Accumulation of protein aggregates are a major hallmark of progressive neurodegenerative disorders such as Parkinson’s disease and Alzheimer’s disease. Transgenic Caenorhabditis elegans nematodes expressing the human synaptic protein α-synuclein in body wall muscle show inclusions of aggregated protein, which affects similar genetic pathways as in humans. It is not however known how the effects of α-synuclein expression in C. elegans differs among genetic backgrounds. Here, we compared gene expression patterns and investigated the phenotypic consequences of transgenic α-synuclein expression in five different C. elegans genetic backgrounds. Results Transcriptome analysis indicates that α-synuclein expression effects pathways associated with nutrient storage, lipid transportation and ion exchange and that effects vary depending on the genetic background. These gene expression changes predict that a range of phenotypes will be affected by α-synuclein expression. We confirm this, showing that α-synuclein expression delayed development, reduced lifespan, increased rate of matricidal hatching, and slows pharyngeal pumping. Critically, these phenotypic effects depend on the genetic background and coincide with the core changes in gene expression. Conclusions Together, our results show genotype-specific effects and core alterations in both gene expression and in phenotype in response to α-synuclein expression. We conclude that the effects of α-synuclein expression are substantially modified by the genetic background, illustrating that genetic background needs to be considered in C. elegans models of neurodegenerative disease.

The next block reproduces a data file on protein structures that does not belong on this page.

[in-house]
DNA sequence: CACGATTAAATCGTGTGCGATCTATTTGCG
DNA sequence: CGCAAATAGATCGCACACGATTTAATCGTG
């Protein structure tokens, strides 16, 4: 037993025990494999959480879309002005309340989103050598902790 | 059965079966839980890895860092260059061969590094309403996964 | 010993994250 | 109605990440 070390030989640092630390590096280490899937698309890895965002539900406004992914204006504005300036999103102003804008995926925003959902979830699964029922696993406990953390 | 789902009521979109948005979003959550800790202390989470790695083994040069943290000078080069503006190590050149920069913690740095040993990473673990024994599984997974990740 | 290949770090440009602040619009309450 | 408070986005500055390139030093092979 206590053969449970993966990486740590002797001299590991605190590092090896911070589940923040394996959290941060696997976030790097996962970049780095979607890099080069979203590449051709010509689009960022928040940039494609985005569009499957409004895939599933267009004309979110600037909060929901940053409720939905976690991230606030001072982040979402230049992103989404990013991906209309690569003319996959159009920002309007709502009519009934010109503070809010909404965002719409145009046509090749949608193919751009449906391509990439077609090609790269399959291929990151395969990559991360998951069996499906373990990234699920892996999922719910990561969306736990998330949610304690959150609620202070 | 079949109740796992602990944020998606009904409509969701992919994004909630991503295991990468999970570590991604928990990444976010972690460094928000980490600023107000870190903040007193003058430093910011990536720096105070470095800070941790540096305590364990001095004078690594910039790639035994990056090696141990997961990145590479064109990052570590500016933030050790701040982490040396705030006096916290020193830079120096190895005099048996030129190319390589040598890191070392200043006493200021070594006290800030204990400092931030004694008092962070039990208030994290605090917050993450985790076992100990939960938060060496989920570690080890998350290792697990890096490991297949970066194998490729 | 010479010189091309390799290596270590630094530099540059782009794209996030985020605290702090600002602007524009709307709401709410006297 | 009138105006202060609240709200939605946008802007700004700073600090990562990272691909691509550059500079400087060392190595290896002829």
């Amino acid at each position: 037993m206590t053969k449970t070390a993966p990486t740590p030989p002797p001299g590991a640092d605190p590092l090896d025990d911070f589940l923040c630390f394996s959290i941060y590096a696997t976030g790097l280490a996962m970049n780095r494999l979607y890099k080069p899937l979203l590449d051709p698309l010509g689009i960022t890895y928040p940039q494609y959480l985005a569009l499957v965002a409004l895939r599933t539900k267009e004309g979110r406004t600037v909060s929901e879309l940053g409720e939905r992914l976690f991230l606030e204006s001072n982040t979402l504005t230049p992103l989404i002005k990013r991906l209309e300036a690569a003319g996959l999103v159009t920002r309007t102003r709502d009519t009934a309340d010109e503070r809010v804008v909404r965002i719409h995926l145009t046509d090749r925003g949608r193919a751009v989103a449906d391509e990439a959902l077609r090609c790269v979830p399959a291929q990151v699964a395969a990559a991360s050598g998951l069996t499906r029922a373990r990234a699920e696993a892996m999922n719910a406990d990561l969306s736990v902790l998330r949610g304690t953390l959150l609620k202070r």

Leveraging genetic complexity of inbred populations for understanding eQTL complexity in Caenorhabditis elegans
    Sterken, Mark ; Snoek, Basten ; Bevers, Roel ; Volkers, Rita ; Riksen, Joost ; Kammenga, Jan - \ 2019